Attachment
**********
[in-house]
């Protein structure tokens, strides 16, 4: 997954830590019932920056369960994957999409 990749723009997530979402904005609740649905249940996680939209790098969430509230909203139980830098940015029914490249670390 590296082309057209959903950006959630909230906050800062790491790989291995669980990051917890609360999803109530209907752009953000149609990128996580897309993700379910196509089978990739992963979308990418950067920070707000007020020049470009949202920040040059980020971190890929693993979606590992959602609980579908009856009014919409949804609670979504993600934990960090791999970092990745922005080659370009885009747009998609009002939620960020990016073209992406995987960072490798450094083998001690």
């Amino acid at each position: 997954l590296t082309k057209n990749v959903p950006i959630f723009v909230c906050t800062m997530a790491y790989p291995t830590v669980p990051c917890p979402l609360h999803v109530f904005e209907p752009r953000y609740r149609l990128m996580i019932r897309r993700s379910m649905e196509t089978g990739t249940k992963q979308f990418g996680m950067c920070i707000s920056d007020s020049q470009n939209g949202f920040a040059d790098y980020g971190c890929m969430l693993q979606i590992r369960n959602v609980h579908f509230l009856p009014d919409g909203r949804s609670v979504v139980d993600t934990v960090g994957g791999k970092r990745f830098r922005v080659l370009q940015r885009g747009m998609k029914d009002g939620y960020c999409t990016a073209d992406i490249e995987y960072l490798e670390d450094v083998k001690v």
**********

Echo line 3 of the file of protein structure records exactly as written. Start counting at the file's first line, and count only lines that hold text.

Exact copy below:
């Amino acid at each position: 997954l590296t082309k057209n990749v959903p950006i959630f723009v909230c906050t800062m997530a790491y790989p291995t830590v669980p990051c917890p979402l609360h999803v109530f904005e209907p752009r953000y609740r149609l990128m996580i019932r897309r993700s379910m649905e196509t089978g990739t249940k992963q979308f990418g996680m950067c920070i707000s920056d007020s020049q470009n939209g949202f920040a040059d790098y980020g971190c890929m969430l693993q979606i590992r369960n959602v609980h579908f509230l009856p009014d919409g909203r949804s609670v979504v139980d993600t934990v960090g994957g791999k970092r990745f830098r922005v080659l370009q940015r885009g747009m998609k029914d009002g939620y960020c999409t990016a073209d992406i490249e995987y960072l490798e670390d450094v083998k001690v």